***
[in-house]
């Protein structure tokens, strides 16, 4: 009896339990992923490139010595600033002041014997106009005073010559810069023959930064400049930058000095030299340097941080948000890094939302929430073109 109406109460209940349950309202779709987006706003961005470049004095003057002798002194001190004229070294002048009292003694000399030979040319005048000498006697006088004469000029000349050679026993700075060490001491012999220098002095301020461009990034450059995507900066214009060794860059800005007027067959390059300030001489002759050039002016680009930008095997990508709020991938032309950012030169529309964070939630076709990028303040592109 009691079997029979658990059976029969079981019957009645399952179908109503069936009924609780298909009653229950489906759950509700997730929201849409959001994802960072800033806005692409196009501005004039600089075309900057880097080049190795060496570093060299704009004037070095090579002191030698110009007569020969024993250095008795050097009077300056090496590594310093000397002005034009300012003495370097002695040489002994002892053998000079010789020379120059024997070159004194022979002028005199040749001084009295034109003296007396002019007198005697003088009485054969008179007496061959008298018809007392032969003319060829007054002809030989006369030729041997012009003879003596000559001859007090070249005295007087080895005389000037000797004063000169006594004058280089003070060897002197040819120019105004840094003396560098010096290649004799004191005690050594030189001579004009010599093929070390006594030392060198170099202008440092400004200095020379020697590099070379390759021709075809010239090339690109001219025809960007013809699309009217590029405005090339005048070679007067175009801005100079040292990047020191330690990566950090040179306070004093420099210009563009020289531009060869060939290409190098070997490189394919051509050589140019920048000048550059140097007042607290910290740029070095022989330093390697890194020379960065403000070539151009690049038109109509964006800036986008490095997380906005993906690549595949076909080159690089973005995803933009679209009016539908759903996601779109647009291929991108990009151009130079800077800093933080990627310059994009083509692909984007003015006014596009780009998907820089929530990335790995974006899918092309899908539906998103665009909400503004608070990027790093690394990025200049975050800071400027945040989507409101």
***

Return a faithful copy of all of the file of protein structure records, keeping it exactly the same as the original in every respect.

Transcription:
[in-house]
């Protein structure tokens, strides 16, 4: 009896339990992923490139010595600033002041014997106009005073010559810069023959930064400049930058000095030299340097941080948000890094939302929430073109 109406109460209940349950309202779709987006706003961005470049004095003057002798002194001190004229070294002048009292003694000399030979040319005048000498006697006088004469000029000349050679026993700075060490001491012999220098002095301020461009990034450059995507900066214009060794860059800005007027067959390059300030001489002759050039002016680009930008095997990508709020991938032309950012030169529309964070939630076709990028303040592109 009691079997029979658990059976029969079981019957009645399952179908109503069936009924609780298909009653229950489906759950509700997730929201849409959001994802960072800033806005692409196009501005004039600089075309900057880097080049190795060496570093060299704009004037070095090579002191030698110009007569020969024993250095008795050097009077300056090496590594310093000397002005034009300012003495370097002695040489002994002892053998000079010789020379120059024997070159004194022979002028005199040749001084009295034109003296007396002019007198005697003088009485054969008179007496061959008298018809007392032969003319060829007054002809030989006369030729041997012009003879003596000559001859007090070249005295007087080895005389000037000797004063000169006594004058280089003070060897002197040819120019105004840094003396560098010096290649004799004191005690050594030189001579004009010599093929070390006594030392060198170099202008440092400004200095020379020697590099070379390759021709075809010239090339690109001219025809960007013809699309009217590029405005090339005048070679007067175009801005100079040292990047020191330690990566950090040179306070004093420099210009563009020289531009060869060939290409190098070997490189394919051509050589140019920048000048550059140097007042607290910290740029070095022989330093390697890194020379960065403000070539151009690049038109109509964006800036986008490095997380906005993906690549595949076909080159690089973005995803933009679209009016539908759903996601779109647009291929991108990009151009130079800077800093933080990627310059994009083509692909984007003015006014596009780009998907820089929530990335790995974006899918092309899908539906998103665009909400503004608070990027790093690394990025200049975050800071400027945040989507409101």